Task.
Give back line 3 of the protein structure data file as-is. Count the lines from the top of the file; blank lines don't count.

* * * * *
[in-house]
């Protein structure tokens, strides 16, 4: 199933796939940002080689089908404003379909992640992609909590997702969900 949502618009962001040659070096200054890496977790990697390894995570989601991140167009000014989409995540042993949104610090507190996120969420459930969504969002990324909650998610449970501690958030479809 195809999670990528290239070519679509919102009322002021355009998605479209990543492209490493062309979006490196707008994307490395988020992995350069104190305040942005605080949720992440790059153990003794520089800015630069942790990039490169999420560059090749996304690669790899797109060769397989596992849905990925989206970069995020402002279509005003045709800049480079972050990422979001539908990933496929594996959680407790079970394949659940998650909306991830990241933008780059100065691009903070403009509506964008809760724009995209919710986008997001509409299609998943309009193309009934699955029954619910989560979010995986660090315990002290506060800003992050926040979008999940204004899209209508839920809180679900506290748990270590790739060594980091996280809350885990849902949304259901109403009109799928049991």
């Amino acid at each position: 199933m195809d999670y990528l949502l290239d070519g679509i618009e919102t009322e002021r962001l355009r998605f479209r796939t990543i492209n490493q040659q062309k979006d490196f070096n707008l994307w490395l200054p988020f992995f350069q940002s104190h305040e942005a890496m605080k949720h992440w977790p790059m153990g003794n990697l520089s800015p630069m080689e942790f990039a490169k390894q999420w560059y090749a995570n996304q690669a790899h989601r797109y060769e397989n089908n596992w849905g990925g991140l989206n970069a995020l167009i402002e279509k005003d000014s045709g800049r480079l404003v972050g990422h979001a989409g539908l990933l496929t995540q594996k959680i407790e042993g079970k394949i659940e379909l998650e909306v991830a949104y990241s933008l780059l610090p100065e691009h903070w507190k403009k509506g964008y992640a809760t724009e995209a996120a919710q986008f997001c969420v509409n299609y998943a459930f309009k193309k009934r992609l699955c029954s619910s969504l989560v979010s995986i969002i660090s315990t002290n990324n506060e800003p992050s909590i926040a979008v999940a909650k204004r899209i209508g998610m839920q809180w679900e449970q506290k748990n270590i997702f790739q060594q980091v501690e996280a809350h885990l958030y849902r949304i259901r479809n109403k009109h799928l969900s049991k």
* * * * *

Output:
């Amino acid at each position: 199933m195809d999670y990528l949502l290239d070519g679509i618009e919102t009322e002021r962001l355009r998605f479209r796939t990543i492209n490493q040659q062309k979006d490196f070096n707008l994307w490395l200054p988020f992995f350069q940002s104190h305040e942005a890496m605080k949720h992440w977790p790059m153990g003794n990697l520089s800015p630069m080689e942790f990039a490169k390894q999420w560059y090749a995570n996304q690669a790899h989601r797109y060769e397989n089908n596992w849905g990925g991140l989206n970069a995020l167009i402002e279509k005003d000014s045709g800049r480079l404003v972050g990422h979001a989409g539908l990933l496929t995540q594996k959680i407790e042993g079970k394949i659940e379909l998650e909306v991830a949104y990241s933008l780059l610090p100065e691009h903070w507190k403009k509506g964008y992640a809760t724009e995209a996120a919710q986008f997001c969420v509409n299609y998943a459930f309009k193309k009934r992609l699955c029954s619910s969504l989560v979010s995986i969002i660090s315990t002290n990324n506060e800003p992050s909590i926040a979008v999940a909650k204004r899209i209508g998610m839920q809180w679900e449970q506290k748990n270590i997702f790739q060594q980091v501690e996280a809350h885990l958030y849902r949304i259901r479809n109403k009109h799928l969900s049991k």